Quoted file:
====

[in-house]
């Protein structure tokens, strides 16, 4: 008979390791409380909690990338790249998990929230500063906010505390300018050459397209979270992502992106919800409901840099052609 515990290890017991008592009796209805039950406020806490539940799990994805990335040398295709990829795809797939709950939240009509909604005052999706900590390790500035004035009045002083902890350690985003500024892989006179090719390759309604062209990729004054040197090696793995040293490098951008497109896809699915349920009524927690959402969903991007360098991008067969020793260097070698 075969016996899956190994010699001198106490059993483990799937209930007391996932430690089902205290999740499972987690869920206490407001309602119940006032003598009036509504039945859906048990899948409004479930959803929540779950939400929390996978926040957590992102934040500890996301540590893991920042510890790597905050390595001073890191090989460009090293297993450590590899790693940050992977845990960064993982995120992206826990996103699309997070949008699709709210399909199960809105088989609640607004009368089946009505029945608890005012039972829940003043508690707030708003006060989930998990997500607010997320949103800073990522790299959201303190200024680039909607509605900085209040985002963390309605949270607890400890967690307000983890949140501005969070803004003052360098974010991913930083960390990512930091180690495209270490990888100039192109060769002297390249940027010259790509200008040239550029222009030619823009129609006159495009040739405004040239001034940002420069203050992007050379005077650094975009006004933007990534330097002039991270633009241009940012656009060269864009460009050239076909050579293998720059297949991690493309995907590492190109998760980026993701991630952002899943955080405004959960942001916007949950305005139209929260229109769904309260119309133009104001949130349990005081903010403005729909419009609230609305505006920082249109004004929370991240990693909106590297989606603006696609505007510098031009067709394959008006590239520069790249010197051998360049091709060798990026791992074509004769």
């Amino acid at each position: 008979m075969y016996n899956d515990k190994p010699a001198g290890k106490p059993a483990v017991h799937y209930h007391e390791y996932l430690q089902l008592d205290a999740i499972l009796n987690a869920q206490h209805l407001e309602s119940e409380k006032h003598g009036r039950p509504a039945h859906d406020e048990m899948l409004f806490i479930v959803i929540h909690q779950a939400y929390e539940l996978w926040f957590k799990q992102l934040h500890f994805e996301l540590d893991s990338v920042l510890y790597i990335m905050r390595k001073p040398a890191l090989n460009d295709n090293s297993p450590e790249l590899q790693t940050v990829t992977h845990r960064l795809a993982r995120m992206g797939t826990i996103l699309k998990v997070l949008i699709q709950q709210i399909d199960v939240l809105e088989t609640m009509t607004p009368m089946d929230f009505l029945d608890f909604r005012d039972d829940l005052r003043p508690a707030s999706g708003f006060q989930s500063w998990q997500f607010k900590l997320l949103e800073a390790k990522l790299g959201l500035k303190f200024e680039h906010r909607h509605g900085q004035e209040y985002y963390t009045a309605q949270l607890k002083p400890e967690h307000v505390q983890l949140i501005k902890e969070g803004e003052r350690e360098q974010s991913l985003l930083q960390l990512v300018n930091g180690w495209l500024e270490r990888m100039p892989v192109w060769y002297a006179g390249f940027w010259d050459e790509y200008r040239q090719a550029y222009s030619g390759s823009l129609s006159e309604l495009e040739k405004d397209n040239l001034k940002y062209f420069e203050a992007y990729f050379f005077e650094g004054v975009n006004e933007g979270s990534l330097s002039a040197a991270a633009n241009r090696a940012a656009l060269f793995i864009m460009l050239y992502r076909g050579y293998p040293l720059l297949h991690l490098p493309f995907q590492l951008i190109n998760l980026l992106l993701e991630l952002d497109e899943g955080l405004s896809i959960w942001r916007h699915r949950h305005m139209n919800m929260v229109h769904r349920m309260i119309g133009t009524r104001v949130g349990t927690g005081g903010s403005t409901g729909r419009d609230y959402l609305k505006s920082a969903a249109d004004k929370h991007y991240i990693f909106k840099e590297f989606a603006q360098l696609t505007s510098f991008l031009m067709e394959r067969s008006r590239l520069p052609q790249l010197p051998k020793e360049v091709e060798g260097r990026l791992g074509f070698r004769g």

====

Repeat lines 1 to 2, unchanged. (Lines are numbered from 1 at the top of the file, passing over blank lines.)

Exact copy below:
[in-house]
């Protein structure tokens, strides 16, 4: 008979390791409380909690990338790249998990929230500063906010505390300018050459397209979270992502992106919800409901840099052609 515990290890017991008592009796209805039950406020806490539940799990994805990335040398295709990829795809797939709950939240009509909604005052999706900590390790500035004035009045002083902890350690985003500024892989006179090719390759309604062209990729004054040197090696793995040293490098951008497109896809699915349920009524927690959402969903991007360098991008067969020793260097070698 075969016996899956190994010699001198106490059993483990799937209930007391996932430690089902205290999740499972987690869920206490407001309602119940006032003598009036509504039945859906048990899948409004479930959803929540779950939400929390996978926040957590992102934040500890996301540590893991920042510890790597905050390595001073890191090989460009090293297993450590590899790693940050992977845990960064993982995120992206826990996103699309997070949008699709709210399909199960809105088989609640607004009368089946009505029945608890005012039972829940003043508690707030708003006060989930998990997500607010997320949103800073990522790299959201303190200024680039909607509605900085209040985002963390309605949270607890400890967690307000983890949140501005969070803004003052360098974010991913930083960390990512930091180690495209270490990888100039192109060769002297390249940027010259790509200008040239550029222009030619823009129609006159495009040739405004040239001034940002420069203050992007050379005077650094975009006004933007990534330097002039991270633009241009940012656009060269864009460009050239076909050579293998720059297949991690493309995907590492190109998760980026993701991630952002899943955080405004959960942001916007949950305005139209929260229109769904309260119309133009104001949130349990005081903010403005729909419009609230609305505006920082249109004004929370991240990693909106590297989606603006696609505007510098031009067709394959008006590239520069790249010197051998360049091709060798990026791992074509004769």